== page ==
A chain is a chain and a tube is a tube. If I need these things, it's usually bc one broke or I would rather get one that day instead of waiting 2 days for it to arrive at the house. Bonus if I have my bike with me at the time, cause mine lets me just throw it up in the repair stand and take care of business there and then.
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Old 01-10-17, 10:31 AM
  #43  
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Originally Posted by bmthom.gis View Post
A chain is a chain and a tube is a tube. If I need these things, it's usually bc one broke or I would rather get one that day instead of waiting 2 days for it to arrive at the house. Bonus if I have my bike with me at the time, cause mine lets me just throw it up in the repair stand and take care of business there and then.
The other way of looking at tubes and chains though, is that they're consumables, and if one bikes fairly often then the rider knows he'll need these things eventually. So better all round to already have an extra chain and tubes at home. OTOH, if your chain breaks or you forgot to bring a spare tube or patch kit, and can't for whatever reason be repaired on the road, then an LBS may be closer to where you are than your home.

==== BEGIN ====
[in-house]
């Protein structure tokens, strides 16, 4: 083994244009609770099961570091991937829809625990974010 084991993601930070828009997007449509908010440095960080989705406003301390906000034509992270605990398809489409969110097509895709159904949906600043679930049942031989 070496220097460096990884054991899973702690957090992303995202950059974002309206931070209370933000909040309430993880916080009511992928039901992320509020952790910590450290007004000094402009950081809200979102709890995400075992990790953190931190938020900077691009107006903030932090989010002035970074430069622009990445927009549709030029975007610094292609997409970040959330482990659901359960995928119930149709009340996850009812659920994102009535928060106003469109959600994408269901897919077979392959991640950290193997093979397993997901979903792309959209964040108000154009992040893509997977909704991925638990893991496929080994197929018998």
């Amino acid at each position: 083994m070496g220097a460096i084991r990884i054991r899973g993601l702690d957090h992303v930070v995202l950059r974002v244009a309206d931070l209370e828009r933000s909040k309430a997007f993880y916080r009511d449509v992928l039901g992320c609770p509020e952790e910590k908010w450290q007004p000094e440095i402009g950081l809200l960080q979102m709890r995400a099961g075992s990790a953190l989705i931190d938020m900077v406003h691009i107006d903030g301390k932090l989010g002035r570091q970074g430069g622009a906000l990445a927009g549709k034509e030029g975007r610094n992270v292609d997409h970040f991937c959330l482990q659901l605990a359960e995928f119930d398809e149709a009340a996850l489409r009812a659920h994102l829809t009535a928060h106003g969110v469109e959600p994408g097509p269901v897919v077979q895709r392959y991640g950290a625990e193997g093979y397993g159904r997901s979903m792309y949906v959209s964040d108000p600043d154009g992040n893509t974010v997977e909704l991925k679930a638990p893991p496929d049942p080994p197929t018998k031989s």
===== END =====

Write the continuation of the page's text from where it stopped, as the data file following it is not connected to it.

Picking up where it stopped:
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Old 01-10-17, 11:31 AM
  #44  
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Originally Posted by Sy Reene View Post
The other way of looking at tubes and chains though, is that they're consumables, and if one bikes fairly often then the rider knows he'll need these things eventually. So better all round to already have an extra chain and tubes at home. OTOH, if your chain breaks or you forgot to bring a spare tube or patch kit, and can't for whatever reason be repaired on the road, then an LBS may be closer to where you are than your home.
I don't keep extra chains. Too many different sizes to have extras of each. And it gives me an excuse to go hang out at the shop for a bit.
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Old 01-10-17, 07:52 PM
  #45  
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Originally Posted by Caymandiver1 View Post
why can't a LBS order an item from say Amazon mark it up 10% and sell it to their customer?
free shipping and two day delivery. a little money is better than no money fast nickel slow dime thinking
I have always wondered the same thing ! Maybe they're worried about how to handle a return/refund and or warranty?

I love my LBS, Ive had wheels built and will buy something from them as long as it's not marked up 50% or more compared to online. I don't mind paying a bit more than the online price, but refuse to pay full retail.